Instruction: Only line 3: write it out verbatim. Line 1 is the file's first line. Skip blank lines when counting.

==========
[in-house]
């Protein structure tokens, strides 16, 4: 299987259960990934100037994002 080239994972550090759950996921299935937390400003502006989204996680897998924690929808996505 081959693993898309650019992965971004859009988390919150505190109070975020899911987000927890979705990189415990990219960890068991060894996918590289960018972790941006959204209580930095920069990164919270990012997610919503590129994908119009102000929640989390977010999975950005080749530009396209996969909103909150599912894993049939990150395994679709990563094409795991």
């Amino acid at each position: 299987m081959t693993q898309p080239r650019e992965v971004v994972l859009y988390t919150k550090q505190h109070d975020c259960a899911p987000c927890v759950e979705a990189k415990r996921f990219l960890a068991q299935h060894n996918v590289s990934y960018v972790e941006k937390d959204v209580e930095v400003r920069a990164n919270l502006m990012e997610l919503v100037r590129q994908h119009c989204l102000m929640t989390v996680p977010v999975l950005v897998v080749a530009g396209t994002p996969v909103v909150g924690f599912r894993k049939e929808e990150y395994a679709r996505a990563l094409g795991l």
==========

């Amino acid at each position: 299987m081959t693993q898309p080239r650019e992965v971004v994972l859009y988390t919150k550090q505190h109070d975020c259960a899911p987000c927890v759950e979705a990189k415990r996921f990219l960890a068991q299935h060894n996918v590289s990934y960018v972790e941006k937390d959204v209580e930095v400003r920069a990164n919270l502006m990012e997610l919503v100037r590129q994908h119009c989204l102000m929640t989390v996680p977010v999975l950005v897998v080749a530009g396209t994002p996969v909103v909150g924690f599912r894993k049939e929808e990150y395994a679709r996505a990563l094409g795991l």